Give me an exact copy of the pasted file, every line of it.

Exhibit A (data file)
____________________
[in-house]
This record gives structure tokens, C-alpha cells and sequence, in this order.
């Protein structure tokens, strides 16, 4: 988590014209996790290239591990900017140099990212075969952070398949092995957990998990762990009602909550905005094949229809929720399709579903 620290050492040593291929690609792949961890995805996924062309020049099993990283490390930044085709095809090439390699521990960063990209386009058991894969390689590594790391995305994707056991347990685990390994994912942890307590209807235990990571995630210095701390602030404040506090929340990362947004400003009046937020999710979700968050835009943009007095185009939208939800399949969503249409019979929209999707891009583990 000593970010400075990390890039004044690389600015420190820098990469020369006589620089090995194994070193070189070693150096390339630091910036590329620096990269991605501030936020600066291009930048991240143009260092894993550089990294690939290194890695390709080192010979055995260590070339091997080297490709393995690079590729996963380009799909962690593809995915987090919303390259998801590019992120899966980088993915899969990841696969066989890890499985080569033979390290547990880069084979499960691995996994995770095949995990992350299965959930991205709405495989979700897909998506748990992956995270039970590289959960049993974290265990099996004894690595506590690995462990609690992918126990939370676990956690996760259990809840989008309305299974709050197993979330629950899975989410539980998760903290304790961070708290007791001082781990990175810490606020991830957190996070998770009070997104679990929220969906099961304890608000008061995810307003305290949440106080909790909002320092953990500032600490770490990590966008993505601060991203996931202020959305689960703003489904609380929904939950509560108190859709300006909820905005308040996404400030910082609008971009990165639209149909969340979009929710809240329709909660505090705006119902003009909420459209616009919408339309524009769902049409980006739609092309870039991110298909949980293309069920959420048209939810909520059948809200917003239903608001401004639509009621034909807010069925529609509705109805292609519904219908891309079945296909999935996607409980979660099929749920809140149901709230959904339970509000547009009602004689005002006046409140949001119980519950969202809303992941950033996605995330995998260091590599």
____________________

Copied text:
[in-house]
This record gives structure tokens, C-alpha cells and sequence, in this order.
């Protein structure tokens, strides 16, 4: 988590014209996790290239591990900017140099990212075969952070398949092995957990998990762990009602909550905005094949229809929720399709579903 620290050492040593291929690609792949961890995805996924062309020049099993990283490390930044085709095809090439390699521990960063990209386009058991894969390689590594790391995305994707056991347990685990390994994912942890307590209807235990990571995630210095701390602030404040506090929340990362947004400003009046937020999710979700968050835009943009007095185009939208939800399949969503249409019979929209999707891009583990 000593970010400075990390890039004044690389600015420190820098990469020369006589620089090995194994070193070189070693150096390339630091910036590329620096990269991605501030936020600066291009930048991240143009260092894993550089990294690939290194890695390709080192010979055995260590070339091997080297490709393995690079590729996963380009799909962690593809995915987090919303390259998801590019992120899966980088993915899969990841696969066989890890499985080569033979390290547990880069084979499960691995996994995770095949995990992350299965959930991205709405495989979700897909998506748990992956995270039970590289959960049993974290265990099996004894690595506590690995462990609690992918126990939370676990956690996760259990809840989008309305299974709050197993979330629950899975989410539980998760903290304790961070708290007791001082781990990175810490606020991830957190996070998770009070997104679990929220969906099961304890608000008061995810307003305290949440106080909790909002320092953990500032600490770490990590966008993505601060991203996931202020959305689960703003489904609380929904939950509560108190859709300006909820905005308040996404400030910082609008971009990165639209149909969340979009929710809240329709909660505090705006119902003009909420459209616009919408339309524009769902049409980006739609092309870039991110298909949980293309069920959420048209939810909520059948809200917003239903608001401004639509009621034909807010069925529609509705109805292609519904219908891309079945296909999935996607409980979660099929749920809140149901709230959904339970509000547009009602004689005002006046409140949001119980519950969202809303992941950033996605995330995998260091590599």